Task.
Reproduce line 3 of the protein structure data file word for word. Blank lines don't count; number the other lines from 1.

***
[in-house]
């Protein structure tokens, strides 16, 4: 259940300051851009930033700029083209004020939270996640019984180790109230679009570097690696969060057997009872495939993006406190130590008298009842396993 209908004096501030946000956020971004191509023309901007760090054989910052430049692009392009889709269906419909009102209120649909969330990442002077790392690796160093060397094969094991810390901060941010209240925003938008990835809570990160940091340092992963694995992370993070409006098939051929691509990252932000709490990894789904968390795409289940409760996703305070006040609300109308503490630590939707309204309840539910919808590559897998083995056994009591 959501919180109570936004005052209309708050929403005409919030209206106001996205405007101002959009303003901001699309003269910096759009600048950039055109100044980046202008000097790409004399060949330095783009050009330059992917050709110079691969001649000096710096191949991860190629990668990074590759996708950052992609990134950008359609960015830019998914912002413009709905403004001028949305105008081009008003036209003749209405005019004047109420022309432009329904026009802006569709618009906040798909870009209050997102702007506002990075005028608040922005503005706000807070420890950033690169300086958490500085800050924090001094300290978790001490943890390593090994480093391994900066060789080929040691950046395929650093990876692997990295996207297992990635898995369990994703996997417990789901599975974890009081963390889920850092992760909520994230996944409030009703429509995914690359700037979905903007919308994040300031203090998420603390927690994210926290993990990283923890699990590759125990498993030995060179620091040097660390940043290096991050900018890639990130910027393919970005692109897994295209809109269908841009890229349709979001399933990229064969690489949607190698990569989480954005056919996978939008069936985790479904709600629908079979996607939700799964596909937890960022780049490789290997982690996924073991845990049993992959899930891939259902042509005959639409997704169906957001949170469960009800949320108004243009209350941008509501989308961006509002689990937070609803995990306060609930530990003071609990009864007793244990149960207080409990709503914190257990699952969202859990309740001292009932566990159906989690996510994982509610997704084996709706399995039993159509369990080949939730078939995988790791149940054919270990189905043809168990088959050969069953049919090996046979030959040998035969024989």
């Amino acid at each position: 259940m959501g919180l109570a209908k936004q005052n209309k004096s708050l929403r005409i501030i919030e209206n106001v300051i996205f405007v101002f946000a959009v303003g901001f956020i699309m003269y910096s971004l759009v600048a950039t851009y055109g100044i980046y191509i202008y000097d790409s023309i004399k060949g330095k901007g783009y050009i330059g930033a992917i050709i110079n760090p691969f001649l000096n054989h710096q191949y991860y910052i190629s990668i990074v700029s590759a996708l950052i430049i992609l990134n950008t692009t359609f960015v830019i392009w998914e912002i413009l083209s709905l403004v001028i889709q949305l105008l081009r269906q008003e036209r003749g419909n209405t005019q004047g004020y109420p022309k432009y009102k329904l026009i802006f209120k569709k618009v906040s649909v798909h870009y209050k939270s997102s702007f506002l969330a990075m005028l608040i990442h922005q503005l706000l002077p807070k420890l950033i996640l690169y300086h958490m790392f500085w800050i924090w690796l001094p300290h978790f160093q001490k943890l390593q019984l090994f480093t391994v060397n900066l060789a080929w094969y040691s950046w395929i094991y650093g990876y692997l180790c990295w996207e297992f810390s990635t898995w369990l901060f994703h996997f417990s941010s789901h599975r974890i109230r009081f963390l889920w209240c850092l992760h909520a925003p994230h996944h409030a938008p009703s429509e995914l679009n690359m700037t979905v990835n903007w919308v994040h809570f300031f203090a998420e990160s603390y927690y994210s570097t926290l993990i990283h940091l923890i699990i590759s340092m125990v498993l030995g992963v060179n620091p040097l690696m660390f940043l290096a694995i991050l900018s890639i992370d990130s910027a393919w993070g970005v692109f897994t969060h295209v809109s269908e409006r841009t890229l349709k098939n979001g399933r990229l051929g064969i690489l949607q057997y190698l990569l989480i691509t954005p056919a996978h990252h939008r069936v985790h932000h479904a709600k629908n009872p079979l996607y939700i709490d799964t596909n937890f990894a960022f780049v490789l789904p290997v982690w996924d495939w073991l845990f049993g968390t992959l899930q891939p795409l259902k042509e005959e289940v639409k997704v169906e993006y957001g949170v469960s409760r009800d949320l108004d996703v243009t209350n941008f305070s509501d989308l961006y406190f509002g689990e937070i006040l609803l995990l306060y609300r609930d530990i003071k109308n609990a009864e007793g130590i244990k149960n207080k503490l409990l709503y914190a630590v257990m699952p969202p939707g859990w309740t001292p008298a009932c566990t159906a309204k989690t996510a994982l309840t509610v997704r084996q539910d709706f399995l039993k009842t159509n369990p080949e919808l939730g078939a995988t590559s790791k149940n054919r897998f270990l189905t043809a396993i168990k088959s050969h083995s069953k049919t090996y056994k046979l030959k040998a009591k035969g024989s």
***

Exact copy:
């Amino acid at each position: 259940m959501g919180l109570a209908k936004q005052n209309k004096s708050l929403r005409i501030i919030e209206n106001v300051i996205f405007v101002f946000a959009v303003g901001f956020i699309m003269y910096s971004l759009v600048a950039t851009y055109g100044i980046y191509i202008y000097d790409s023309i004399k060949g330095k901007g783009y050009i330059g930033a992917i050709i110079n760090p691969f001649l000096n054989h710096q191949y991860y910052i190629s990668i990074v700029s590759a996708l950052i430049i992609l990134n950008t692009t359609f960015v830019i392009w998914e912002i413009l083209s709905l403004v001028i889709q949305l105008l081009r269906q008003e036209r003749g419909n209405t005019q004047g004020y109420p022309k432009y009102k329904l026009i802006f209120k569709k618009v906040s649909v798909h870009y209050k939270s997102s702007f506002l969330a990075m005028l608040i990442h922005q503005l706000l002077p807070k420890l950033i996640l690169y300086h958490m790392f500085w800050i924090w690796l001094p300290h978790f160093q001490k943890l390593q019984l090994f480093t391994v060397n900066l060789a080929w094969y040691s950046w395929i094991y650093g990876y692997l180790c990295w996207e297992f810390s990635t898995w369990l901060f994703h996997f417990s941010s789901h599975r974890i109230r009081f963390l889920w209240c850092l992760h909520a925003p994230h996944h409030a938008p009703s429509e995914l679009n690359m700037t979905v990835n903007w919308v994040h809570f300031f203090a998420e990160s603390y927690y994210s570097t926290l993990i990283h940091l923890i699990i590759s340092m125990v498993l030995g992963v060179n620091p040097l690696m660390f940043l290096a694995i991050l900018s890639i992370d990130s910027a393919w993070g970005v692109f897994t969060h295209v809109s269908e409006r841009t890229l349709k098939n979001g399933r990229l051929g064969i690489l949607q057997y190698l990569l989480i691509t954005p056919a996978h990252h939008r069936v985790h932000h479904a709600k629908n009872p079979l996607y939700i709490d799964t596909n937890f990894a960022f780049v490789l789904p290997v982690w996924d495939w073991l845990f049993g968390t992959l899930q891939p795409l259902k042509e005959e289940v639409k997704v169906e993006y957001g949170v469960s409760r009800d949320l108004d996703v243009t209350n941008f305070s509501d989308l961006y406190f509002g689990e937070i006040l609803l995990l306060y609300r609930d530990i003071k109308n609990a009864e007793g130590i244990k149960n207080k503490l409990l709503y914190a630590v257990m699952p969202p939707g859990w309740t001292p008298a009932c566990t159906a309204k989690t996510a994982l309840t509610v997704r084996q539910d709706f399995l039993k009842t159509n369990p080949e919808l939730g078939a995988t590559s790791k149940n054919r897998f270990l189905t043809a396993i168990k088959s050969h083995s069953k049919t090996y056994k046979l030959k040998a009591k035969g024989s």